Excerpt from Arts Equator
The sound of djembe drums filtered out into the courtyard of Centre 42 — the signal to take our seats before the production started. The stage was arranged like the hull of a slave ship with wooden beams converging to the bow, where the drummer sat, resplendent in a blue Ankara agbada and wrapper. She was solemn, her face set in an indiscernible frown as she played the rhythms of an Akan drummer, who spurred slaves to exercise their cramped and weary bodies as they traversed the Middle Passage three centuries ago. The lights dimmed and the drummer arose, removing the Ankara garments to reveal a sarong kebaya, before addressing the audience. “Hi, my name is Sharon Frese. I am standing on the edges of history.”
Excerpt from The African Exponent
“Why do Africans think they’re better than African Americans?”
I came across this question on one of the rare times that I ventured back into the fantastic and mildly frightening universe that is Tumblr. On the social media platform, there is a burgeoning community of black people, most of whom are African American. In general, Black Tumblr is a place of solidarity, a place of collective effervescence, where we rejoice in the success of black people and mourn the senseless loss of black lives. In moments like these, African-Americans and Africans alike are united.
However, these are times of division and derision between the two factions. This was one such a time, for the question was met with answers ranging from “NOOOO! We love you guys!” to “Stfu, you guys invented African Booty Scratcher and now you wanna play the victim?!?!” I declined to comment, knowing that getting into an internet discussion is like entering a black hole of miscommunication and unnecessary anger. Nonetheless, the question kept weighing on my mind - do we think we’re better than African Americans, and if so, why?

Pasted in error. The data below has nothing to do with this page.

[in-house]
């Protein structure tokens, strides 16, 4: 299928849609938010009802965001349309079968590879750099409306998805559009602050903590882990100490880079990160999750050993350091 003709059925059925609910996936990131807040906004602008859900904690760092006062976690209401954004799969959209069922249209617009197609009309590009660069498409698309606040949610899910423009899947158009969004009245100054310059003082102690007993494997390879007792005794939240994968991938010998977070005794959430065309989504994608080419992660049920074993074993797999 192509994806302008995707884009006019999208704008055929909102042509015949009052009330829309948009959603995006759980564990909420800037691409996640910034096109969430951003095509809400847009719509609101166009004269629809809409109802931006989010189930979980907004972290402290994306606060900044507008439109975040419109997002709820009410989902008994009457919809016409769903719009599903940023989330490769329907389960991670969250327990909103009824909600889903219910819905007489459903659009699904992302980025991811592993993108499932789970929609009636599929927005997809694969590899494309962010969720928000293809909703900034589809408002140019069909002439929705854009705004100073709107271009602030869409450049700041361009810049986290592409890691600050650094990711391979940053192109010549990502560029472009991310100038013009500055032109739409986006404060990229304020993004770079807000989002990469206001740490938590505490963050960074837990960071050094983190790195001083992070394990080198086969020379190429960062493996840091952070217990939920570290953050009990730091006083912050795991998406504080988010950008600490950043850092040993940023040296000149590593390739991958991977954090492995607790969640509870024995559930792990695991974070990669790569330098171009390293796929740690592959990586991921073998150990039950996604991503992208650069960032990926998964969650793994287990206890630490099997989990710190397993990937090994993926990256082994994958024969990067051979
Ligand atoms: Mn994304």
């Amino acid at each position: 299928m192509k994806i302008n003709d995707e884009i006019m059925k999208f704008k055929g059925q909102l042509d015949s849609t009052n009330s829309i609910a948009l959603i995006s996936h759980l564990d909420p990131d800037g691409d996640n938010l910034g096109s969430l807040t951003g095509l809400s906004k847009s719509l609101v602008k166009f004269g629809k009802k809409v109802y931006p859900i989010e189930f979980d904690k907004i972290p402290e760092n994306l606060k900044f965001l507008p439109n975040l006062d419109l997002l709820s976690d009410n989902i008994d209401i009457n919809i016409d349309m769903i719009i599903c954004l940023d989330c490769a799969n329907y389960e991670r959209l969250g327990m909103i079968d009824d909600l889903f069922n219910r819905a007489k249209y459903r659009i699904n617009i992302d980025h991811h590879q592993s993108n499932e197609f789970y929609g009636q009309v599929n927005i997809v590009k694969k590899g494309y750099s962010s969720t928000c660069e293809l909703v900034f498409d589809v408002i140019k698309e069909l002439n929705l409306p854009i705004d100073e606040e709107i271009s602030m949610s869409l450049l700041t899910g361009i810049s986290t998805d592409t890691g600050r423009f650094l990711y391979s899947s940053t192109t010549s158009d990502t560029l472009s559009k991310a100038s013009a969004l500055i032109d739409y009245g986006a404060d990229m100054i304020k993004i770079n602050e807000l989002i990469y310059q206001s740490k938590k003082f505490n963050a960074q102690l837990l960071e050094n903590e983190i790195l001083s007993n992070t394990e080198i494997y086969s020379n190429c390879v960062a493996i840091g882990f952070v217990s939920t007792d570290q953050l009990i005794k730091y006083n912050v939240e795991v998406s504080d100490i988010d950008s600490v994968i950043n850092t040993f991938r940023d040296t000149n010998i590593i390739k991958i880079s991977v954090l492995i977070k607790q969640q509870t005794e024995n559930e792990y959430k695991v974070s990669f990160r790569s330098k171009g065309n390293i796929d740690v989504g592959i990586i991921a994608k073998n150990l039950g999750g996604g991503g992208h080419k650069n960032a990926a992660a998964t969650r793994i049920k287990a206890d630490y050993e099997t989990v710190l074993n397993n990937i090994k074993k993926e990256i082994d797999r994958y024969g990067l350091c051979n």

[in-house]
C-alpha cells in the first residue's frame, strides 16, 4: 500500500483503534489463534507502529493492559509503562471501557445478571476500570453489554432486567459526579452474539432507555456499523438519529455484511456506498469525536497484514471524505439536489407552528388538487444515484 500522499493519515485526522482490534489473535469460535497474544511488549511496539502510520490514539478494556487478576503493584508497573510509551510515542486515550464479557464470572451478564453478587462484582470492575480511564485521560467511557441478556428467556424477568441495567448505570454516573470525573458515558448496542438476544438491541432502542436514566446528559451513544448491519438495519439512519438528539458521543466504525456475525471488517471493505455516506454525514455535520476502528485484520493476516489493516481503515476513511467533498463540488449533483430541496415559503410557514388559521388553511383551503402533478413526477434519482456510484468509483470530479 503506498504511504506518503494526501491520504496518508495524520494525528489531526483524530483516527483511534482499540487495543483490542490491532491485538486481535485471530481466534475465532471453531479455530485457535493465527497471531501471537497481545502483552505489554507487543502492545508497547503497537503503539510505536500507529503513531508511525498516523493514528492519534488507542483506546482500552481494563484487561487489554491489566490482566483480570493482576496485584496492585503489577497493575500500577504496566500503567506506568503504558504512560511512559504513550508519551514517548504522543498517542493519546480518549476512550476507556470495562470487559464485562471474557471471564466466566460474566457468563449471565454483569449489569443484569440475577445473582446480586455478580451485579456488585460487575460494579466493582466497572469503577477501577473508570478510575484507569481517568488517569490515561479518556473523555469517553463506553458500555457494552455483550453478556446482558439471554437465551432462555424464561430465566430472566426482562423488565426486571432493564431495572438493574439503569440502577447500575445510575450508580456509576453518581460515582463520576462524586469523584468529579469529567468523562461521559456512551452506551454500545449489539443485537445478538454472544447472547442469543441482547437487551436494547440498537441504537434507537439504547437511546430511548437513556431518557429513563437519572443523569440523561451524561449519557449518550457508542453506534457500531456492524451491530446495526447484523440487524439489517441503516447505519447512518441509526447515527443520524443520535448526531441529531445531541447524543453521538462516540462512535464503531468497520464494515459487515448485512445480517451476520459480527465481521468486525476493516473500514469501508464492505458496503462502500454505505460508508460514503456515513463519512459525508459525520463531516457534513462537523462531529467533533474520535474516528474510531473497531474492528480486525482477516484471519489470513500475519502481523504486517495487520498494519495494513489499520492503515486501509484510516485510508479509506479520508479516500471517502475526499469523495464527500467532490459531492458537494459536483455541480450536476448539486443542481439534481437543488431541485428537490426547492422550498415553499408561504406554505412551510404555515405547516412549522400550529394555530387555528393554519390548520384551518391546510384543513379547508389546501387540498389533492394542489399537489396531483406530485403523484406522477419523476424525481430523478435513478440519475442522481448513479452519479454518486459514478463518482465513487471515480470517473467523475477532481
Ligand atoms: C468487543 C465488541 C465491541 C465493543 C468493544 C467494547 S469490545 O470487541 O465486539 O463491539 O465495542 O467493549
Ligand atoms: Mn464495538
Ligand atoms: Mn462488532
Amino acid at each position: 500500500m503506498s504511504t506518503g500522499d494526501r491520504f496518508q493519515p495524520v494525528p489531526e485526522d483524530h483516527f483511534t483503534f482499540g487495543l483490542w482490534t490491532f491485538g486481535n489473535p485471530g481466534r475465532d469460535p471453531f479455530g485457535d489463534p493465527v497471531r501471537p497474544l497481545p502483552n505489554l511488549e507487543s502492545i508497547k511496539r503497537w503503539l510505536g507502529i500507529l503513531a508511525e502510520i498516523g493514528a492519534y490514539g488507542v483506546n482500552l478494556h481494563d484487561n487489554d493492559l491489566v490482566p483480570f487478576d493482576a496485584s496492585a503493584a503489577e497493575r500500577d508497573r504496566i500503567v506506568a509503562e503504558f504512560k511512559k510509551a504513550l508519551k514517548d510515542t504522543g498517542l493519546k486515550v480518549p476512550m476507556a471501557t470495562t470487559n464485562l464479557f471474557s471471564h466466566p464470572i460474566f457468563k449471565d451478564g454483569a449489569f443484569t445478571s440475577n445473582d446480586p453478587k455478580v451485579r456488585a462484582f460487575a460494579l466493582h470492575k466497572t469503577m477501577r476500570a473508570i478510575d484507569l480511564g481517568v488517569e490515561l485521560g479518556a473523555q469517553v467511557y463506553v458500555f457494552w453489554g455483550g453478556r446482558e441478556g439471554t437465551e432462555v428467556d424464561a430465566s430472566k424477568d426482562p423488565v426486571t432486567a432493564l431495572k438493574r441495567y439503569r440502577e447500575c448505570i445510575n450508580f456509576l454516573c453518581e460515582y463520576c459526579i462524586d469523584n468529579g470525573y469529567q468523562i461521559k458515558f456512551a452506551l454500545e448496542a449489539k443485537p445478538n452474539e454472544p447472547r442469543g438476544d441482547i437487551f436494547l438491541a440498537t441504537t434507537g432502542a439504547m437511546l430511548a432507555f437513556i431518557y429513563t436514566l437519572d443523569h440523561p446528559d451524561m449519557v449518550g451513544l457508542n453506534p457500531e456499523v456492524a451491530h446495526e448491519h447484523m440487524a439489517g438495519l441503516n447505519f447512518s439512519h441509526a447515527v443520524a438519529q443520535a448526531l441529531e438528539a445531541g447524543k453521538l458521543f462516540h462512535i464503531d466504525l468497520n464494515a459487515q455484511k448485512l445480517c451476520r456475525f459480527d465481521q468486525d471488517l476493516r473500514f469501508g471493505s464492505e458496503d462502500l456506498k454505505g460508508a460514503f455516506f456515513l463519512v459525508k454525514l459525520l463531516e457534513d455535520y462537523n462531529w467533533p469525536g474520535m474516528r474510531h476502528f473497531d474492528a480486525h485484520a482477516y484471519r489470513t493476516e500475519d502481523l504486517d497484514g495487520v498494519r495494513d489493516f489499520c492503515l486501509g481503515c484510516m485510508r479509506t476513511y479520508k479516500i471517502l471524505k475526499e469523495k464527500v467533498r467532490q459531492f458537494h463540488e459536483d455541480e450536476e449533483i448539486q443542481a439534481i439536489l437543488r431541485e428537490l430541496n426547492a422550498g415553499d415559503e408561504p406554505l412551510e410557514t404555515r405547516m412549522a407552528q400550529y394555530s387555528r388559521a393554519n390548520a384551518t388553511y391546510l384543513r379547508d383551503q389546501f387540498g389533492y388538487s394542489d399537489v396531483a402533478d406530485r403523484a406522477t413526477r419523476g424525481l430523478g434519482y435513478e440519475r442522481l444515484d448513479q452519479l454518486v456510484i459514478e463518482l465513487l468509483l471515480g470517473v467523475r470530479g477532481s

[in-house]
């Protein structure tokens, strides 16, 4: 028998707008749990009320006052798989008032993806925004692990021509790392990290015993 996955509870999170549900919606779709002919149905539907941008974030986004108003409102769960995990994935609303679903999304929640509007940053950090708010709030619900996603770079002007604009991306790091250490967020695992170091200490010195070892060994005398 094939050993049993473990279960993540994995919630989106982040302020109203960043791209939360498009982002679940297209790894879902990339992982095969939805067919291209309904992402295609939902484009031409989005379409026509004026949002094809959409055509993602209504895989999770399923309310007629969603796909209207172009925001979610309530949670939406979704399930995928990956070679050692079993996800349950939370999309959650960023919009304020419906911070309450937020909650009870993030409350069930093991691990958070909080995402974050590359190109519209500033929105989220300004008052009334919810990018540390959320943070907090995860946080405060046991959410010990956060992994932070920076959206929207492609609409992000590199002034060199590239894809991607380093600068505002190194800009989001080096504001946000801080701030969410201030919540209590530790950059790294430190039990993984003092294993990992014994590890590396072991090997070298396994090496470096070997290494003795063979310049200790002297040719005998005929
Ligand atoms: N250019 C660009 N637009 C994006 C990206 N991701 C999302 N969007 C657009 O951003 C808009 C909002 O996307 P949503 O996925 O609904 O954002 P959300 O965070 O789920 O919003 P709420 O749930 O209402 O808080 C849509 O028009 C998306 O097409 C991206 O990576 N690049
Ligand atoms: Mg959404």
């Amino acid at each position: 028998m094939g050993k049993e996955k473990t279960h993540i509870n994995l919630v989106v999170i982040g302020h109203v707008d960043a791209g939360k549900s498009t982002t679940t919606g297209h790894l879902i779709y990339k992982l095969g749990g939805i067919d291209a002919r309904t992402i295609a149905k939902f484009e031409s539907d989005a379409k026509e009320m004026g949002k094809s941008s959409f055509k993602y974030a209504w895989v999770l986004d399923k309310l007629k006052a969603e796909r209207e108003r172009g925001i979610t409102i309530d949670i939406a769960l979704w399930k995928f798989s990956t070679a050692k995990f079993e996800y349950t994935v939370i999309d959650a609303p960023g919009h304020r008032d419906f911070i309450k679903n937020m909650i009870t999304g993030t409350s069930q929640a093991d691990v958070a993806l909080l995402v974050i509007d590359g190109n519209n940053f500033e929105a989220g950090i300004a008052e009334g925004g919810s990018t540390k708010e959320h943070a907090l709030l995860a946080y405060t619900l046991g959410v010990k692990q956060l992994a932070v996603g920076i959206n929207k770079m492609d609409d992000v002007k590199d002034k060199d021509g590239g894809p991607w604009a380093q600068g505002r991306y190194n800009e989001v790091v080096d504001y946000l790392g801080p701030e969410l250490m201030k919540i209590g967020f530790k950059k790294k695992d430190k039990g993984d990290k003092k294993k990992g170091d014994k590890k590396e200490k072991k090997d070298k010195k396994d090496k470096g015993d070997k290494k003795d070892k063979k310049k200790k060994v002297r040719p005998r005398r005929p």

Africa is not a monolith, and there is no unified ‘hive mind,’ so I cannot possibly speak for all people across the continent. However, in my time growing up in various countries in Southern and East Africa, some (but certainly not all) people shared the sentiment that African-Americans were loud, low-brow people who were called ‘Laquisha’ and ‘Laquanda’ and other such faux-African names, and celebrated a quasi-African holiday called ‘Kwanzaa.’ Their actions were seen as an insult, an ignorant and odd conglomeration of vaguely African customs that made a caricature of Africans. I grew up hearing complaints and rants about African Americans from my teachers in school all the way to the women doing my hair for hours in a little corner salon. I can confidently say that their attitude towards African Americans was less than favourable.
Excerpt from The African Exponent
‘You know what is the biggest tragedy amongst our youth? That so many of them cannot speak their language,’ says every Southern African adult. The words may be different, but the sentiment is the same. We, the youth, are a disgrace to our ancestors. We are a product of Westernisation, an ungrateful lot who refuse to speak our mother tongue because we are too lazy to learn and because it is not deemed ‘cool’ enough for us. At least, this is what I have been told by countless adults as they sip imported beer and munch on nyama choma, all of whom prefer to psycho-analyse than to introspect.
To them, I am the perfect example of ‘ashamed African youth.’ My accent is too British, my gaze is too defiant, my wardrobe too avant-garde and most of all, I cannot properly speak Shona, the language of my father, nor can I speak Ndebele, the language of my mother.
Like many of my peers, my grasp of the spoken language is fair but it is a lack of practice, and a mix of anxiety or embarrassment that prevent me from speaking it often. This is only made worse when I do attempt to speak it and I am met with laughter and mockery. However, my inability to speak runs deeper than shyness or fear. It is a widespread and systemic problem amongst my generation.
The year before my birth, the Apartheid government was abolished in South Africa. As a friend once put it, all of us are “post-apartheid black kids.” Unlike the “’90’s kid” title that young netizens so desperately cling to, this title does not come with the shared nostalgia of an idyllic childhood, one filled with boom boxes and shoes that light up when we walk. Rather, it comes with a weight on our backs that is barely addressed and often misunderstood.
When apartheid was abolished, South Africa did not miraculously turn into a tolerant society overnight. The institution may have dissolved but its effects are still strongly felt, even now in the so-called ‘rainbow nation.’ Worse still is the burden for non-South Africans, because the effects of segregation in Zimbabwe were just as prominent, but often over-shadowed by South Africa’s “progress.”